Many protested the communist’s bully tactics. One of those who protested was Sára Karig. Karig had been a member of the Social Democratic Party during the war and a member of the anti-Nazi resistance. She had helped hundreds of Hungarian Jews escape the Nazis by helping them acquire false papers. In 1947 she was the chief election officer in one of the districts in Central Budapest. Seeing the double voting and fraud that was taking place, she reported this to the police. The following day she was arrested, tortured, and sent to the Soviet Gulag camp in Vorkuta. Within a year of her arrest, the communist party ruled Hungary alone.
The abolition of electoral democracy across the bloc was soon complete.
Ending Freedom of Religion
Having eliminated armed opposition, destroyed the legal opposition and dismantled electoral democracy, the communists now turned their attention to abolishing organised religion.
Anti-church propaganda became blatant. In East Germany, Free German Youth gangs appeared at church meetings and heckled those inside. In schools, large public tribunals were run to interrogate children suspected of having religious beliefs, and children were expelled for refusing to publicly renounce religion. In Hungary, hundreds of church schools were nationalised, and monasteries were closed down. Nuns were forbidden to work in hospitals and forced to work in factories instead. In Poland, seminaries were shut, and the teaching of religion in schools was forbidden. Catholic hospitals and nursing homes were also closed down. The Catholic charity Caritas, which operated 4,500 orphanages and almost 250 soup kitchens came under attack. In January 1950, the Polish press agency reported that Caritas had fallen under the control of Nazi-sympathisers, and that its leaders were under investigation for misappropriation of funds. It was placed under state administration and its leaders removed. Across the bloc, priests were arrested in waves. By 1953, around 1000 priests were behind bars in Poland alone.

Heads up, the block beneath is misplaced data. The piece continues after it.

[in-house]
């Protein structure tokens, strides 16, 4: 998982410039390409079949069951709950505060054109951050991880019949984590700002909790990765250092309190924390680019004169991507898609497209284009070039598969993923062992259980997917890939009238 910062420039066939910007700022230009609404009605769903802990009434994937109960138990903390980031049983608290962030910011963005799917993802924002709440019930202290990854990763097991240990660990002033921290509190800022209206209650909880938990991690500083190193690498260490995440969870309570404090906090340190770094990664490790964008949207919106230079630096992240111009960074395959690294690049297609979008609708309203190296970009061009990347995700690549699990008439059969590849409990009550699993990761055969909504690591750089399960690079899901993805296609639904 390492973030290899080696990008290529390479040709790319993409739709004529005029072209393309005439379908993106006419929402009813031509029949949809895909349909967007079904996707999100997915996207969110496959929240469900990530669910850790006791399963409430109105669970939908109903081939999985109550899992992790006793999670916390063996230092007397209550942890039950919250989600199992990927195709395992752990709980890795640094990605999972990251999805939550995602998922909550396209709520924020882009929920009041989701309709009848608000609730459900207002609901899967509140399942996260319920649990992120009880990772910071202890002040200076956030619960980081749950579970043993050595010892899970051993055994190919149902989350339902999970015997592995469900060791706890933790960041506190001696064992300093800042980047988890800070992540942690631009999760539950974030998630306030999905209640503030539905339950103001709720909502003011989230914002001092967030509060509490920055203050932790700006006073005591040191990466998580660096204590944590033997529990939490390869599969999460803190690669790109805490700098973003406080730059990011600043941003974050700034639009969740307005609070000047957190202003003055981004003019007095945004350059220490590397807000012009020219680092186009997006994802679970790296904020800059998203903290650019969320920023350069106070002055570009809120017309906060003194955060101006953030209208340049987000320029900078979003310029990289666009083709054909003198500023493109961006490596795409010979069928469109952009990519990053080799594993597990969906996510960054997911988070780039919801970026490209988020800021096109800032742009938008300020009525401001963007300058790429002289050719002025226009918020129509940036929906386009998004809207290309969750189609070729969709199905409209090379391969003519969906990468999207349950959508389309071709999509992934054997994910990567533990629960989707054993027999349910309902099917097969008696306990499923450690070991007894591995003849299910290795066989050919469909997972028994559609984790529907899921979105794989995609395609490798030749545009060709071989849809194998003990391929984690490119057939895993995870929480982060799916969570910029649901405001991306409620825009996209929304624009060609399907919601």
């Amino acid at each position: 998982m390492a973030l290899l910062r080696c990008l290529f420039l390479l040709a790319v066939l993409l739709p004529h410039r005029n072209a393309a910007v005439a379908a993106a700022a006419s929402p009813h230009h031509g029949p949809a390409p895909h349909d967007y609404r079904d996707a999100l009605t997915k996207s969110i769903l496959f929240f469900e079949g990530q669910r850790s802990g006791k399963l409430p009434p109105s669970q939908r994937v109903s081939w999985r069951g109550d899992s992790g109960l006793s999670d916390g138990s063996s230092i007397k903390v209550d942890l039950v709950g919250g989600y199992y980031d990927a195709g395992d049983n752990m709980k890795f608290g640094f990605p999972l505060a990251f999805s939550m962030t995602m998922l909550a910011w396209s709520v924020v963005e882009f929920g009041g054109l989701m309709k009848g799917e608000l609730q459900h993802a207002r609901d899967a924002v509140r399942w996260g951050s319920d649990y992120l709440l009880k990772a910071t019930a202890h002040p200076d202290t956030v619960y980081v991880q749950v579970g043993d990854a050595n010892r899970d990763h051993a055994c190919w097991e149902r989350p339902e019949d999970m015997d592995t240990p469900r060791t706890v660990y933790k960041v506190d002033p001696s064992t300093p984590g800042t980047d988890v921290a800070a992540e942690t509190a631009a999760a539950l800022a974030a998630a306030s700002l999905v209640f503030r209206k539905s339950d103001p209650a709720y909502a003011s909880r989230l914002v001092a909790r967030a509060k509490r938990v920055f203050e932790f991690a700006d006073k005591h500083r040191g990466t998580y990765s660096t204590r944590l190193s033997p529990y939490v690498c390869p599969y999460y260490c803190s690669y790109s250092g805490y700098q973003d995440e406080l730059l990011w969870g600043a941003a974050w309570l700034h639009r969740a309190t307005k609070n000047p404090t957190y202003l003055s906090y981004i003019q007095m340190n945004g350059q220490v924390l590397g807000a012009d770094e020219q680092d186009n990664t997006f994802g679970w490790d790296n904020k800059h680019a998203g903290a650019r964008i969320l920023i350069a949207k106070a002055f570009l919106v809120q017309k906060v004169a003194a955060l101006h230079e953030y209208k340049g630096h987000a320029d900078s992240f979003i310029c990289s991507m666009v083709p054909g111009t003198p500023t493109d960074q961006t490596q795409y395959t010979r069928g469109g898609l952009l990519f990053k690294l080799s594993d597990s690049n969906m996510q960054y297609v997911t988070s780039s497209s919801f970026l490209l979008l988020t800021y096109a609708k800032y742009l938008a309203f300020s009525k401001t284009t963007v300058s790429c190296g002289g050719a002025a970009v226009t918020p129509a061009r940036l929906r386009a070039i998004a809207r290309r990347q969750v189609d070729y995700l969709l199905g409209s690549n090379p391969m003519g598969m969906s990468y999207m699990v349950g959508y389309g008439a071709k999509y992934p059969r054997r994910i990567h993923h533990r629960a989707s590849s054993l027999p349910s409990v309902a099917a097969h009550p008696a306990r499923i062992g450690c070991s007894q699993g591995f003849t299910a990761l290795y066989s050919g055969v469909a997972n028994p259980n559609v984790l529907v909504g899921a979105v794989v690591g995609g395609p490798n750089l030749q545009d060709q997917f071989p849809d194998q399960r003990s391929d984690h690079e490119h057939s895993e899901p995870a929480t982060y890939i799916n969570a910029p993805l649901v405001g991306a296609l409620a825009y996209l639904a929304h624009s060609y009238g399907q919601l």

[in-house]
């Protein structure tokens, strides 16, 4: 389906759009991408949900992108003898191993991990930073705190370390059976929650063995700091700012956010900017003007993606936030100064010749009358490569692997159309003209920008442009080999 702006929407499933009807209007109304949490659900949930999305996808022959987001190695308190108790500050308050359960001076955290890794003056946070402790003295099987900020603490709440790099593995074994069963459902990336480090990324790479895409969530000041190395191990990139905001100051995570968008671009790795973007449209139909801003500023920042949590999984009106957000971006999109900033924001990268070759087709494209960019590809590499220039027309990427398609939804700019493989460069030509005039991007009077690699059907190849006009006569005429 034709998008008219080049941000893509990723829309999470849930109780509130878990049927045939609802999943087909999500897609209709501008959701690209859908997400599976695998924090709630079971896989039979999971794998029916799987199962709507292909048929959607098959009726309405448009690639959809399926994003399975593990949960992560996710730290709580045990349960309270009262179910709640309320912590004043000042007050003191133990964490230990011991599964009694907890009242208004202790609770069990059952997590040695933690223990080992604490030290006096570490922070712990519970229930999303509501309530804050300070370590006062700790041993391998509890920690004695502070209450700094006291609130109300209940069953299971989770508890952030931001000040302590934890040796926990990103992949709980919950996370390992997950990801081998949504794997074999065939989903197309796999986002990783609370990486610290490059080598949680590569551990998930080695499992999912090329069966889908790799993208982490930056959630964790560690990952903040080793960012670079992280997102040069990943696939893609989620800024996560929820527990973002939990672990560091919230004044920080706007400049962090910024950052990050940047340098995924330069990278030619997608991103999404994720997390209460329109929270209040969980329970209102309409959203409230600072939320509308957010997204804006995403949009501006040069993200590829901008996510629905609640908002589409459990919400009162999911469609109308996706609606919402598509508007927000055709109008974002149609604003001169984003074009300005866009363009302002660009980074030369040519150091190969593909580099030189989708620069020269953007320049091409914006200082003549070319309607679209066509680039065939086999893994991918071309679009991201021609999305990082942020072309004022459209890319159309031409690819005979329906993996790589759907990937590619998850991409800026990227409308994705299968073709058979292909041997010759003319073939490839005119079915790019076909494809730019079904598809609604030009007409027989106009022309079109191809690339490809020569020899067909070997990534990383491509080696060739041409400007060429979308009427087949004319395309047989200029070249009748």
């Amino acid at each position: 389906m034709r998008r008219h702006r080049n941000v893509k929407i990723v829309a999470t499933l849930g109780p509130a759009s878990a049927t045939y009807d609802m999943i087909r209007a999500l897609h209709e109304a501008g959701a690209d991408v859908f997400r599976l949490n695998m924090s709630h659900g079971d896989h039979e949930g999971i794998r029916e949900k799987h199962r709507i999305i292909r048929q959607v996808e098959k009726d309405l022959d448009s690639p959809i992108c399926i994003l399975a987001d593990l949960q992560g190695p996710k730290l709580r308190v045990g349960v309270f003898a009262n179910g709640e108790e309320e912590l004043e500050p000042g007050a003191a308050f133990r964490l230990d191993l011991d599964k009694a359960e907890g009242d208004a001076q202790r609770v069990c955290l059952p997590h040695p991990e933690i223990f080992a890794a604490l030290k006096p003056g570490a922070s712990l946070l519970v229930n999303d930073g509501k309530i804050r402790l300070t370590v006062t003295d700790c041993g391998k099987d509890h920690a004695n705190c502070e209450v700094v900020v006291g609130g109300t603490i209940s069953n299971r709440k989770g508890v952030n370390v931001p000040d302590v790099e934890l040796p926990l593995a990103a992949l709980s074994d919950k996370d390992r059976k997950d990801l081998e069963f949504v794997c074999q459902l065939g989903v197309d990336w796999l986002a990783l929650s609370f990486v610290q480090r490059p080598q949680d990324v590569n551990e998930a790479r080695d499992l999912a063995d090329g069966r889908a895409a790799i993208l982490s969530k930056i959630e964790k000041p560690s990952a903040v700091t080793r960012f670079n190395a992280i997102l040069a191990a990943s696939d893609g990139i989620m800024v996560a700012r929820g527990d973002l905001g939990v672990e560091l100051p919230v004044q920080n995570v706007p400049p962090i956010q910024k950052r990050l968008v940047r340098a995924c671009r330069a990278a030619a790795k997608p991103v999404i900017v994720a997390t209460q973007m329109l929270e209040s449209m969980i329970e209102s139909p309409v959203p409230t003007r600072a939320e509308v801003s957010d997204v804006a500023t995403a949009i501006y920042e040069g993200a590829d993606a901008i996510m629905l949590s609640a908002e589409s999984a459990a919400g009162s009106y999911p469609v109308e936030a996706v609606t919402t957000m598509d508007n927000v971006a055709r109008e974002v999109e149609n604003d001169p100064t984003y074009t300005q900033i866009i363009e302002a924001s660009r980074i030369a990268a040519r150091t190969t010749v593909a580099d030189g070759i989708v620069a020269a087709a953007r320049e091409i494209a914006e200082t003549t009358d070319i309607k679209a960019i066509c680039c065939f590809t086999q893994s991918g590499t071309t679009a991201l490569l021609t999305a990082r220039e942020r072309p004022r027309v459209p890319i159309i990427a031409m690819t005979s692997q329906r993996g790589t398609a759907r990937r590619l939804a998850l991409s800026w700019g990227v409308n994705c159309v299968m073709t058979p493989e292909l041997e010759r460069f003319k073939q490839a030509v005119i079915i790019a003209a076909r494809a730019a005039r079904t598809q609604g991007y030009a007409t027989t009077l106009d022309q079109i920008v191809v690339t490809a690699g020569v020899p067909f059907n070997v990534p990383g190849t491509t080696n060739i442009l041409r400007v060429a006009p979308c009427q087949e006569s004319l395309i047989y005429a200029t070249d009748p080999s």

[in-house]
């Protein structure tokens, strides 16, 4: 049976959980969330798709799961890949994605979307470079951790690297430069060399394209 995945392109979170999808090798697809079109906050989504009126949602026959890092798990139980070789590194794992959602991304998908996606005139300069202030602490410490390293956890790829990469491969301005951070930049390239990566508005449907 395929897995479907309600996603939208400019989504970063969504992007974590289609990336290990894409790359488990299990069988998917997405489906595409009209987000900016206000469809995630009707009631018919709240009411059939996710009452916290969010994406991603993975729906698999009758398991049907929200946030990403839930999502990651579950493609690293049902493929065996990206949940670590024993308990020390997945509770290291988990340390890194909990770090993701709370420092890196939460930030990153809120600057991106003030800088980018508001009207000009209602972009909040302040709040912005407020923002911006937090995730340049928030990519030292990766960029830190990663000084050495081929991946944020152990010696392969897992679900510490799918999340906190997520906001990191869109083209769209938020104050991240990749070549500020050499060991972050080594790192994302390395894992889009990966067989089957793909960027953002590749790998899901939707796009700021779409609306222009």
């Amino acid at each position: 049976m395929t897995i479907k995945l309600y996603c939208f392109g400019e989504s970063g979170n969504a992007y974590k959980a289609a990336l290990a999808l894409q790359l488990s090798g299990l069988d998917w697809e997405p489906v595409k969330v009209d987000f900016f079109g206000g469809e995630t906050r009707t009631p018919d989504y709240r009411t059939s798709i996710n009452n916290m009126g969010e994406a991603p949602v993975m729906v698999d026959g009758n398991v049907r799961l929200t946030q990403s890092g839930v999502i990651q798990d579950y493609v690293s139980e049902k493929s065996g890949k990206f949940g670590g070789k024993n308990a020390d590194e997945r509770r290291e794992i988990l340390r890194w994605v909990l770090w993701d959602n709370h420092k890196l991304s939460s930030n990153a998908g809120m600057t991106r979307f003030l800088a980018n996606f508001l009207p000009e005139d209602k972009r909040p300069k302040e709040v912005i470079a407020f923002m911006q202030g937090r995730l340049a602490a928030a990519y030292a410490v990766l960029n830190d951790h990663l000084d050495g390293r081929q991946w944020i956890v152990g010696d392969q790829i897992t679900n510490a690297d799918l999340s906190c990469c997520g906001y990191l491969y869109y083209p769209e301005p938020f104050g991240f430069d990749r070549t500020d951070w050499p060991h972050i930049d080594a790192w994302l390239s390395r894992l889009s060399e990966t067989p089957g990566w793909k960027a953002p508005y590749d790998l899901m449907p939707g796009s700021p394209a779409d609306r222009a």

The new secret police forces also sought to recruit priests into their ranks. In 1949 Stalin instructed the eastern bloc governments to ‘order priests to take citizen’s oaths, [and] … force priests to spread the ideas of Marx, Engels and Lenin through religious classes and sermons…’
Crushing Human Rights